by Sonal ShahNov 25, 2020
They are the masters of their craft, their work particularly valuable. Their creativity brings ideas to life. STIR speaks with some of the greatest icons of our times from the world of art, architecture, and design. All above the age of 70, they have pushed boundaries and their achievements are as remarkable as their journeys.
With careers spanning several decades, they have experienced sweeping changes in technology, communication and styles of living and working, and have embraced these with great aplomb.
Click to read these interviews that provide an in-depth insight into their amazing journeys, their working styles, their philosophies…
1. Fumihiko Maki, Japan
Recipient of the 1993 Pritzker Prize, the nonagenarian architect continues to conceptualise and actively engage in humanitarian design across the globe. Known for seamlessly blending Eastern and Western cultures, he has designed Tower 4 of the World Trade Centre in New York.
“My philosophy hasn’t changed (over the years). I have always focused on decency as a basic ethical principle, giving consideration to all users," says Maki.
2. Lim Tze Peng, Singapore
At 99 he is still a prolific painter. Pioneer of the art scene in Singapore, Lim Peng is known for his “hu tu zi” style – an abstract form of calligraphy, blending character and subject, painting and calligraphy.
“To be a good artist you first need to be a good man. It is equally important to remember your roots and be well read. Know the world around you in order to create your art," mentions Peng.
3. Tricia Guild, UK
Known for transforming spaces with the use of colours, patterns and textures, she is one of UK’s best-known textile designers. Tricia launched Designers Guild in 1970 to offer beautiful contemporary home products of quality, which today are distributed in over 80 markets worldwide.
“Inspiration is everywhere. One simply has to be open to interpreting it. New designers need determination, resilience, motivation creativity, and a focus on quality. Sustainability is another huge issue," shares Guild.
4. Patrick Hughes, UK
Inventor of an optical illusion reverspective or reverse perspective, his 3D sculptured paintings are surreal experience. Patrick’s geometrically constructed artworks are perplexing paradoxes, that enthrall visually and intellectually.
“It is my personal belief that emerging artists must not think of themselves, as they do, or of their audience, as they do, or of their audience, as they do, but of the disciplines of visual rhetoric and composition in its widest sense in order to reach a wider audience," says Hughes.
5. Yasmeen Lari, Pakistan
A recipient of the Jane Drew Prize 2020, she is the first woman architect from Pakistan and has designed several iconic structures. However, Yasmeen gave up commercial practice in 2000 to pursue heritage conservation and protect some of the Pakistan's historic treasures.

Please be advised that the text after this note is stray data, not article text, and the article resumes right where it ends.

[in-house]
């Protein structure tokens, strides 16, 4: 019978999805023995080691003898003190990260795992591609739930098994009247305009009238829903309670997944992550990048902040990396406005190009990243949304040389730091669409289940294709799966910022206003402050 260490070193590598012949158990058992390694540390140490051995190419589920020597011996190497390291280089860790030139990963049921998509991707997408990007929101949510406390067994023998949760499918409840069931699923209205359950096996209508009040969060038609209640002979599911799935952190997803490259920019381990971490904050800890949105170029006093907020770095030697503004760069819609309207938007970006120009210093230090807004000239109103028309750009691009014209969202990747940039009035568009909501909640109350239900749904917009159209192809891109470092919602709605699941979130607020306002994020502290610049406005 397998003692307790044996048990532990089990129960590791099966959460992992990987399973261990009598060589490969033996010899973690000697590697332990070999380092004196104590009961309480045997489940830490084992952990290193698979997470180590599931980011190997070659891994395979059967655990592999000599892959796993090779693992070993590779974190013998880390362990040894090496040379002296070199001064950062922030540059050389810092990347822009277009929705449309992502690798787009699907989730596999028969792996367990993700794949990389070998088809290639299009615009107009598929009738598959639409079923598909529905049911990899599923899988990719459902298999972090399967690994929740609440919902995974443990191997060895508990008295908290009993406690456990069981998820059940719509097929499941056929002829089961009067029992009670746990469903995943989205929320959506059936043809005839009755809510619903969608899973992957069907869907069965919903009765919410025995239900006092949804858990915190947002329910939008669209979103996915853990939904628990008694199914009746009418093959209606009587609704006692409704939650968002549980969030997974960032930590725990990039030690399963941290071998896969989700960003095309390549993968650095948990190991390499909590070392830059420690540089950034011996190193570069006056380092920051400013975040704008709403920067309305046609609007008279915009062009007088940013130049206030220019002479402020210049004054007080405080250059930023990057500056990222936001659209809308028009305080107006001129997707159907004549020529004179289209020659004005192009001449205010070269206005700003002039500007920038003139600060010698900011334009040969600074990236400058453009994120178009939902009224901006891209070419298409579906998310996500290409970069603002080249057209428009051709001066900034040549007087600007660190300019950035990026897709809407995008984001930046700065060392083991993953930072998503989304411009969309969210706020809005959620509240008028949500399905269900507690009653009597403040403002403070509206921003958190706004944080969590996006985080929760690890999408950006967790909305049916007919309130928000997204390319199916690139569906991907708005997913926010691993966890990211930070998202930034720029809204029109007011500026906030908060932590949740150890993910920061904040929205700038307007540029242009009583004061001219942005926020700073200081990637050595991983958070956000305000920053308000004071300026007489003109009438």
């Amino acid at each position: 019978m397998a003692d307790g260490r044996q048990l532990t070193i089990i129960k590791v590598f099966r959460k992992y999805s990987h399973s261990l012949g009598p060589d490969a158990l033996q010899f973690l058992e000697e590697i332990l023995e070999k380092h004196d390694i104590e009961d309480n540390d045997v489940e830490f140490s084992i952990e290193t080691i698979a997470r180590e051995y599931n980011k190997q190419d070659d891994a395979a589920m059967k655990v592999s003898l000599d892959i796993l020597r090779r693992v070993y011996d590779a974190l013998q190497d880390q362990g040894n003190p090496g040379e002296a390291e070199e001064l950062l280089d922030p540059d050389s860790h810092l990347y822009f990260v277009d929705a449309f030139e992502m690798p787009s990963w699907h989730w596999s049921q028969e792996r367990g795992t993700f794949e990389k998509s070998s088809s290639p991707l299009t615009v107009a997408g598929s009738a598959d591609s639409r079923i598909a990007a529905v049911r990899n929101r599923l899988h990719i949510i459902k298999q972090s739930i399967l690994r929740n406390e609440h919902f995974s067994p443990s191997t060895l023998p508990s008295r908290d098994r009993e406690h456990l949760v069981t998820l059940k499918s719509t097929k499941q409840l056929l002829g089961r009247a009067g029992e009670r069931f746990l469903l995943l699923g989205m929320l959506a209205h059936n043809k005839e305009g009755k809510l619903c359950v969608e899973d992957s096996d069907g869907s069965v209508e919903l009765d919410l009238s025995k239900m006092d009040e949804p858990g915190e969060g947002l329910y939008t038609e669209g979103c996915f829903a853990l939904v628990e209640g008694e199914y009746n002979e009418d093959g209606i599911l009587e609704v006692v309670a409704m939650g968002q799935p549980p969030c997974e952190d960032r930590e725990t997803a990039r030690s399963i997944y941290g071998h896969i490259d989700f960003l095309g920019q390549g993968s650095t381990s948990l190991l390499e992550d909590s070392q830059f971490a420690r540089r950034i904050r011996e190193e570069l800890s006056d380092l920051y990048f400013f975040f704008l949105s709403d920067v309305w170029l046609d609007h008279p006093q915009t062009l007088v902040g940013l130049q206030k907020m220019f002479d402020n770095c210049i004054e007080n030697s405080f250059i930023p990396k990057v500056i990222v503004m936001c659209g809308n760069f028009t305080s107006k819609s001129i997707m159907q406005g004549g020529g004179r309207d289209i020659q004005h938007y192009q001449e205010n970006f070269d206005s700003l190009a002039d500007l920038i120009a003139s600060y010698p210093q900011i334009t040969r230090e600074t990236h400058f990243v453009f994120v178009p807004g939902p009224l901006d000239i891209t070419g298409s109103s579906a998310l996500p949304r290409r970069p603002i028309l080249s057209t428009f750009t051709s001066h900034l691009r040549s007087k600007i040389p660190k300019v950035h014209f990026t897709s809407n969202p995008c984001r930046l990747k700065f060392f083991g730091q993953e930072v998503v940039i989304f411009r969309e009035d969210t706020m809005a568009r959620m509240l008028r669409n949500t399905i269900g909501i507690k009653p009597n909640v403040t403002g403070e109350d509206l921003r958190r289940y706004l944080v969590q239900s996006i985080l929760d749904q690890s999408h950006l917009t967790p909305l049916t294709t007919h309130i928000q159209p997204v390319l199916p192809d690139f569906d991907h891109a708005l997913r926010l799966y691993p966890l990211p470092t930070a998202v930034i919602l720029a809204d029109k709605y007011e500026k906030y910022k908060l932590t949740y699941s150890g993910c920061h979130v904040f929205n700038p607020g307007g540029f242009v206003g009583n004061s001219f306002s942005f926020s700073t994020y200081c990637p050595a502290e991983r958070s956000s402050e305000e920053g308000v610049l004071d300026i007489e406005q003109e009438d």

"Unless as architects we help reduce greenhouse gas emissions, especially in conventional concrete and steel construction, which consumes between 40-50 per cent of energy worldwide, we would continue to inflict untold damage to the planet," mentions Lari.
6. Zandra Rhodes, UK
The queen of avant-garde fashion, Dame Zandra Lindsey Rhodes is a feisty 80-year-old British textile designer. Often been described as dramatic and flamboyant, her garments are at once timeless and totally unforgettable. The year 2019 marked five decades of her being in the industry, and the landmark was celebrated with a retrospective exhibition, 50 Years of Fabulous, at the Fashion and Textile Museum in London that she founded in 2003, and a book on her work published by Yale.
"Don’t give up! Find a way to design, but remember it’s very important to rethink. We must find a way to work with the ‘new normal’. We also need to be conscious of controlling waste. The survival of our earth is going to depend on all of us through various mediums creating and manufacturing and consuming responsibly," says Rhodes in her advice to young designers.
7. Ron Arad, Israel
The 70-year-old legendary Israeli industrial designer, artist and architect, Ron Arad, is a creative maverick, design daredevil, and madly innovative. His offerings straddle many genres - from monuments to cars, chairs to hats and multiple things in between. Arad has designed for major international brands including Vitra, Kartell, Alessi, Cappellini, Swarovski and his public art works can be seen in Tokyo, London and Singapore amongst other locations.
"I am not methodical, always moving from one thing to another and doing many things together. I try to organise my day in my head but there are always some items that jump the queue and grab attention. I am convinced my lack of discipline and laziness actually makes me more prolific," says Arad while describing his typical workday.
Catch more in the ongoing series with many more names coming up soon!